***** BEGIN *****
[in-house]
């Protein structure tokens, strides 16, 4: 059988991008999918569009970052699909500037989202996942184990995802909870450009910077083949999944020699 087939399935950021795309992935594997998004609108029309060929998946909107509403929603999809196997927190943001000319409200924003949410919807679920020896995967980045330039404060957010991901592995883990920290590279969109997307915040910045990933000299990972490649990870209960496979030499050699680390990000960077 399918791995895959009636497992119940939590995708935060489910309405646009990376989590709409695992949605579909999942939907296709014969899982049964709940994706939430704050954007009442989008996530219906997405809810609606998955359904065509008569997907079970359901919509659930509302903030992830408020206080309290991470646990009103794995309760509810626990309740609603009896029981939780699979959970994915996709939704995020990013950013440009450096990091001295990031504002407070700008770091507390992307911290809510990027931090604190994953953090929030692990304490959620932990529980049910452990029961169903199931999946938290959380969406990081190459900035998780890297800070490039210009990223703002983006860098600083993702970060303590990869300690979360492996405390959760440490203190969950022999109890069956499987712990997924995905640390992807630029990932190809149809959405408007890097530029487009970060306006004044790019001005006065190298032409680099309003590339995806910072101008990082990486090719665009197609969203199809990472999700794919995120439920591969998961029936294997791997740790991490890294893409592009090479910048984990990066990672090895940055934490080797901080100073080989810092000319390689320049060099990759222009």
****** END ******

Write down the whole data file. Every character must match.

[in-house]
């Protein structure tokens, strides 16, 4: 059988991008999918569009970052699909500037989202996942184990995802909870450009910077083949999944020699 087939399935950021795309992935594997998004609108029309060929998946909107509403929603999809196997927190943001000319409200924003949410919807679920020896995967980045330039404060957010991901592995883990920290590279969109997307915040910045990933000299990972490649990870209960496979030499050699680390990000960077 399918791995895959009636497992119940939590995708935060489910309405646009990376989590709409695992949605579909999942939907296709014969899982049964709940994706939430704050954007009442989008996530219906997405809810609606998955359904065509008569997907079970359901919509659930509302903030992830408020206080309290991470646990009103794995309760509810626990309740609603009896029981939780699979959970994915996709939704995020990013950013440009450096990091001295990031504002407070700008770091507390992307911290809510990027931090604190994953953090929030692990304490959620932990529980049910452990029961169903199931999946938290959380969406990081190459900035998780890297800070490039210009990223703002983006860098600083993702970060303590990869300690979360492996405390959760440490203190969950022999109890069956499987712990997924995905640390992807630029990932190809149809959405408007890097530029487009970060306006004044790019001005006065190298032409680099309003590339995806910072101008990082990486090719665009197609969203199809990472999700794919995120439920591969998961029936294997791997740790991490890294893409592009090479910048984990990066990672090895940055934490080797901080100073080989810092000319390689320049060099990759222009």